West Tualatin View Elementary’s “green team,” an after-school club that spearheads sustainability practices at their school, visited Metro Central transfer station recently to learn about what happens there. At the far corner of the facility, they stepped inside a structure that looks a bit like a drive-through oil-change shop. It’s Metro’s household hazardous waste disposal site. And it receives between 300 to 1,000 carloads of nastiness each week that Metro keeps out of the environment.
Metro hazardous waste technician Enrique Vargas welcomed the group and talked about the importance of properly disposing of materials that are flammable, combustable, poisonous or potential disease spreading – like syringes with needles in them, often referred to as medical sharps. “You have more influence than you think,” he said to the students. “That’s why we do these tours, so you go home and tell your parents.”
Kari Meyer, hazardous waste specialist with Metro, enlists the group’s help to discover the properties of a mystery substance. Many products that come through the hazardous waste disposal site are unmarked or not in original containers. Metro’s lab must determine what they are. She conducted a series of tests to learn if the substance was an acid or a base – and then to see if it was flammable. “Maybe we should burn it?” she asked the group – which erupted with a resounding “YEAH!”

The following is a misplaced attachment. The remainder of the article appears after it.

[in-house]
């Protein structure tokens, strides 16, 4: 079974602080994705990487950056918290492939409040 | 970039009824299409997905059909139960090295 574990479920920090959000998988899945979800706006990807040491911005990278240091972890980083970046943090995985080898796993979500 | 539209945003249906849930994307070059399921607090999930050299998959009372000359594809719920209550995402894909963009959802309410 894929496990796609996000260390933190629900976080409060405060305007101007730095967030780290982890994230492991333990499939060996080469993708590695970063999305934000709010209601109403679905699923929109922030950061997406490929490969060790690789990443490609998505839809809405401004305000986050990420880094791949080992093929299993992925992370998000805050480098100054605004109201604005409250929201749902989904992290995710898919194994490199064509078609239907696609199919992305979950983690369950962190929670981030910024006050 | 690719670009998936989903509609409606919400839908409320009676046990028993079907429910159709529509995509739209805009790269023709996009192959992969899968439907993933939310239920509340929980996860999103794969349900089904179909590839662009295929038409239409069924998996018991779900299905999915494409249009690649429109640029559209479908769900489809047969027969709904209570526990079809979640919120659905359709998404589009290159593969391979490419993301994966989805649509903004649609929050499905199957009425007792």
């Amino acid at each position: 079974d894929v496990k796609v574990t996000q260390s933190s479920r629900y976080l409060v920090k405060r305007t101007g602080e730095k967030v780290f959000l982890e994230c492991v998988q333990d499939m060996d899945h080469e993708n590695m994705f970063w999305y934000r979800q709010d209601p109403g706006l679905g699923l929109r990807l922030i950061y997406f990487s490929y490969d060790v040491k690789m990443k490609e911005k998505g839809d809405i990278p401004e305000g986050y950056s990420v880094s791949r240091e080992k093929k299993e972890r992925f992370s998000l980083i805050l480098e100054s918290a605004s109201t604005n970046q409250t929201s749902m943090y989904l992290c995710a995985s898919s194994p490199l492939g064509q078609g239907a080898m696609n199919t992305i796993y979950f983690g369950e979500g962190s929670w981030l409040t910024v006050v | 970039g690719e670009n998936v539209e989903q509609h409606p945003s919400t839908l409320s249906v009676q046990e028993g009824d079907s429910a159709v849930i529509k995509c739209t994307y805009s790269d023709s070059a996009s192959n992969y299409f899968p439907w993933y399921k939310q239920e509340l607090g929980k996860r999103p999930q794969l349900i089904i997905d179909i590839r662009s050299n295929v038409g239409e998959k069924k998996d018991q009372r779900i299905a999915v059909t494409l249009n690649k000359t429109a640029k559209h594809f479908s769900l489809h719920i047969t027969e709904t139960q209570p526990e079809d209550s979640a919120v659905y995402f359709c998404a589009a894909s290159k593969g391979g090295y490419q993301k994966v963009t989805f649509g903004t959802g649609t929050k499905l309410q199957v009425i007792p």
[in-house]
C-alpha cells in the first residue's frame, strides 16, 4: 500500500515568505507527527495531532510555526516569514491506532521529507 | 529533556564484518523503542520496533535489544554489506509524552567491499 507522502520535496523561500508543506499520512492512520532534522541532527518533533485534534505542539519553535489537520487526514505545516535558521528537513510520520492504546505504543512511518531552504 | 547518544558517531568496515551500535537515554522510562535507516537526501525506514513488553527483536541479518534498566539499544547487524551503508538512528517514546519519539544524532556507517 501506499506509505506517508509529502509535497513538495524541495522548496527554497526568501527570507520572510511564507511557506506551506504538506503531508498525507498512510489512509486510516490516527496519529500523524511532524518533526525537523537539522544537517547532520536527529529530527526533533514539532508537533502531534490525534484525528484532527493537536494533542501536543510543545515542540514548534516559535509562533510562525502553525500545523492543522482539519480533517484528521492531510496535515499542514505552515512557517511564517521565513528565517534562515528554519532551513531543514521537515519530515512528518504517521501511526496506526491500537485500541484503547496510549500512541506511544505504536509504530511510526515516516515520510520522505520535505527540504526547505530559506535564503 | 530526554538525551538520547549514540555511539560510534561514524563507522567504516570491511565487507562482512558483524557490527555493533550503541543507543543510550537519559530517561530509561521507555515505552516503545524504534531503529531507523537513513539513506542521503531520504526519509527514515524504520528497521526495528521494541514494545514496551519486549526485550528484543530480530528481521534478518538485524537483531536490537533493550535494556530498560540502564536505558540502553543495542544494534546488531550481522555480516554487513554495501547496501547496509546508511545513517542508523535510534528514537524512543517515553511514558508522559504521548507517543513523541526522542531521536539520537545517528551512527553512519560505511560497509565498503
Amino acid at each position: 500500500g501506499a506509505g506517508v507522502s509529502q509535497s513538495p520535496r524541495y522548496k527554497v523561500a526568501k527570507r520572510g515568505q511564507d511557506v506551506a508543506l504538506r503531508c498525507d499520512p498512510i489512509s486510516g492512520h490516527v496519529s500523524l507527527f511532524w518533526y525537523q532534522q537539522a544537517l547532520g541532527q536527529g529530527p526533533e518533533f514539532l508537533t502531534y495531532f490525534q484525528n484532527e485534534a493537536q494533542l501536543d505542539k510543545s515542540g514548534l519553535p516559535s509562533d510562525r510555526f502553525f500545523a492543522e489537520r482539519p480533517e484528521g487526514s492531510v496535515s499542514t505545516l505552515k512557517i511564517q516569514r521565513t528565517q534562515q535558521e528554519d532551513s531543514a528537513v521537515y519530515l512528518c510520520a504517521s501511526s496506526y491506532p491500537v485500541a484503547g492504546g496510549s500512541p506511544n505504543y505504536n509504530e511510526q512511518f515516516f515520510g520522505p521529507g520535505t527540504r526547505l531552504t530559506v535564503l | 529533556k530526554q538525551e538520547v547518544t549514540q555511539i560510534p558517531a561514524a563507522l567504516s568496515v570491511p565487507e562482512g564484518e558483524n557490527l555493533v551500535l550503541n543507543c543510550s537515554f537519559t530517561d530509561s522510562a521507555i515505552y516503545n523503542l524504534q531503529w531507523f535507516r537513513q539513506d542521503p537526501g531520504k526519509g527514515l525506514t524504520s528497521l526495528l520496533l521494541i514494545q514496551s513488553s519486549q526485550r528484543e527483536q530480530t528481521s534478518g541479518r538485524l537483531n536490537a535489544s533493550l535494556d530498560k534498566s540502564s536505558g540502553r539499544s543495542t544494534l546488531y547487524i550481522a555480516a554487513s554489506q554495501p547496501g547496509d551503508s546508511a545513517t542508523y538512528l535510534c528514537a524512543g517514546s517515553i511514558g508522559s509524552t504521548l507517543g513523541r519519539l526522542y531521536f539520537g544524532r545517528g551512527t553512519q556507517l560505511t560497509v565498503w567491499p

Meyer helped hand out gas masks and other protective gear for the students to try on. (About 20 to 30 tours come through each year.) “I would love to talk to you all day about science. Maybe you can come and work for me in a few years,” she told the kids. “I really enjoy sharing science with young people because I like to spark curiosity about stuff they see at home,” she added.
Green team members suit up after leaving the lab space. “That was the best 10 minutes of my life!” said Alexander Kornegay, age 9, center right.
The tour included a look around the entire grounds and provided information about how workers at the transfer station separate the trash from materials that can be recycled. Last year, 260,000 tons of garbage left the facility for landfill and 40,000 tons of recyclable materials were separated and diverted.
The group of students discovered that – in addition to human employees at the transfer station – five falcons and one hawk work regular shifts there too. It’s their job to shut down the feeding opportunity for seagulls and crows. Left unchecked, scavenging birds can eat unnatural and contaminated food sources. They also can scatter trash and create hazards for the heavy machinery used at the transfer station.
Matteo Brunozzi is the licensed falconer responsible for the raptors at Metro Central. All of his birds are captive-bred – meaning they were not captured from the wild. They travel with him, from work site to work site, in the back of his specially outfitted truck. When not on the job, the birds go home with Brunozzi.
Brunozzi demonstrated how he uses stooping, a falconry term that refers to swinging a lure on the end of a rope, to get his birds to imitate hunting behavior. The raptors circle high above, then dive down qickly towards the lure. “This behavior intimidates other birds,” Brunozzi explained.
The green team was thrilled.